Lines 15-24 show that the group of animals cannot agree on a leader. The Forest Sage rescues the pack from its “stinking” state. The Forest Sage says they need a leader who mixes lion’s strength and lamb’s gentleness. He should be tough like a tiger and compassionate like a doe. He should be transparent like a river and mysterious like a lake. Finally, the Forest Sage concludes that leaders must be able to trust their followers and secure legitimacy.

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Poetic Devices

The poem contains many figures of speech. These are just a few. Other suggestions are welcome in the comments section.

  1. Simile – There’s a simile in line 16, “like a snake with no head,” which conveys the lack of direction for the pack. It’s also found in lines 21-22, “tough as a tiger, compassionate as a doe/transparent and mysterious like a river,” to indicate that a leader must be flexible and understand when to give into his people’s desires. He should have a mix of these qualities.
  2. Metaphor – The poem uses metaphors, mostly in lines 19-20: “a little bit a lion/a small bit a lamb.” This confers the ideal Leader the courage and fierceness of a lion, while the lamb’s gentleness is a blessing. This is an implicit comparison. This is what metaphor is all about!
  3. Synecdoche – “Paws” (line 4) represents the lion’s prey and violence. “Eyes,” line 8, represents the accessibility of the Giraffe to his subjects as well as the mass. “Stripes,” line 10, stands for the possible dishonesty by the zebra.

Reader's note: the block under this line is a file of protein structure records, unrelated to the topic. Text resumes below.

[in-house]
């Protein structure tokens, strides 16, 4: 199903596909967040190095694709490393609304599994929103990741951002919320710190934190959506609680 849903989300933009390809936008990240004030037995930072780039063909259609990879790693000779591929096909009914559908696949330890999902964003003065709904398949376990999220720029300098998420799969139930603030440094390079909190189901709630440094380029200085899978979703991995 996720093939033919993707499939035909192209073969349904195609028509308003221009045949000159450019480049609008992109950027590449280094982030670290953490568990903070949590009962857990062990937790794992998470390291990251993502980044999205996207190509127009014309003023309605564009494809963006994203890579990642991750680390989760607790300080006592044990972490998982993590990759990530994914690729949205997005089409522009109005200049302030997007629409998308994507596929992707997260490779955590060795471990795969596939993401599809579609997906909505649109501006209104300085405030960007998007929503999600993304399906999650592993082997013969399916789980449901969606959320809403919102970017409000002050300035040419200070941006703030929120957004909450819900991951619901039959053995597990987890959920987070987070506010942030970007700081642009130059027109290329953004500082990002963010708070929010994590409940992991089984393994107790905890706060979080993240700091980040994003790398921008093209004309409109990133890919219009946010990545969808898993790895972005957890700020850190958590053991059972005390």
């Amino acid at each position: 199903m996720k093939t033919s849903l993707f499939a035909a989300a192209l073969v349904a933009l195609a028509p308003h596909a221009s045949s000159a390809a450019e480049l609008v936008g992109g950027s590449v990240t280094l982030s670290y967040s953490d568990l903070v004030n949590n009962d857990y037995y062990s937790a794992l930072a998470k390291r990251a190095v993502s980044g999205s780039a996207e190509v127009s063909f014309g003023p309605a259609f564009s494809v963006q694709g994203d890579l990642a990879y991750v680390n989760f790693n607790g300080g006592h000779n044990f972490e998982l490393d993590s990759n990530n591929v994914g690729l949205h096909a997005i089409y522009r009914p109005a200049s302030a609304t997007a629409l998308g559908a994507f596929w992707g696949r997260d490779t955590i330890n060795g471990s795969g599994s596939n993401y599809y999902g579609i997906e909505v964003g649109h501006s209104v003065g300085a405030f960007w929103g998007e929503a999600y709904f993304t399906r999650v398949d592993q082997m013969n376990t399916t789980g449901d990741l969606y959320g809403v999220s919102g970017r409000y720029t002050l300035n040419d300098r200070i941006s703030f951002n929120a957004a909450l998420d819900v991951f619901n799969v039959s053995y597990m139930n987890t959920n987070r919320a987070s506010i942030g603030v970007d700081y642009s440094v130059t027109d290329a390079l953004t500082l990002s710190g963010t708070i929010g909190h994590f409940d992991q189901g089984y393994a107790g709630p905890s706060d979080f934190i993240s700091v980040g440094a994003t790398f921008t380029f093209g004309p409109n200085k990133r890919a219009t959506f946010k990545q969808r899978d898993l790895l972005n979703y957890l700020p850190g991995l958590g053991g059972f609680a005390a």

4. Alliteration : “Pounce…paws” in line 4, “hyena…him” in line 5, “far from” in line 8, “pack points” in line 10, “rhino…riotous” inline 14, “hybrid…habits” lines 17 and 18, “little…lion” lines 19 and 20, “little…lamb” lines 20 and 21 are examples of alliteration.
  5. Parallelism – Lines 19 to 20 are “A little bit of a Lion/A small amount of a Lamb”; and lines 21-22: “tough as a Tiger, compassionate like a Doe/transparent like a river, mystifying like a lake.”
  6. Symbolism The whole story (its actors, the search for a leader) represents contemporary human experiences; the electioneering process – campaigns and elections. The lion and the hyena are oppressive forces. The antelopes represent the poor, and the impalas represent the oppressed. Zebra is for corrupt leaders, while giraffe leaders are distant from the people.
  7. Paradox – There’s an interplay between two opposing ideas in line 21: “tough as a tiger and compassionate like a doe” and line 22: “transparent like the river, mysteriously like a lake.” These lines may contradict each other, but the idea is that a leader should be a combination of all these qualities.
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Moral Lesson

The third-person narrative technique Niyi Osundare uses in The Leader and the Lead is the point of view that allows unrestricted knowledge about the struggle of the animals to elect their Leader. This third-person narrative technique is omniscient. Niyi Osundare uses third-person pronouns like “his,” “him,” and “they’re,” as well as their third-person equivalents, such as “lion,” zebra,” elephant,” “followers,” and so on. He details the events and draws on the reactions of the animals. For example, take the announcement by the lion and the reaction of the antelope, etc.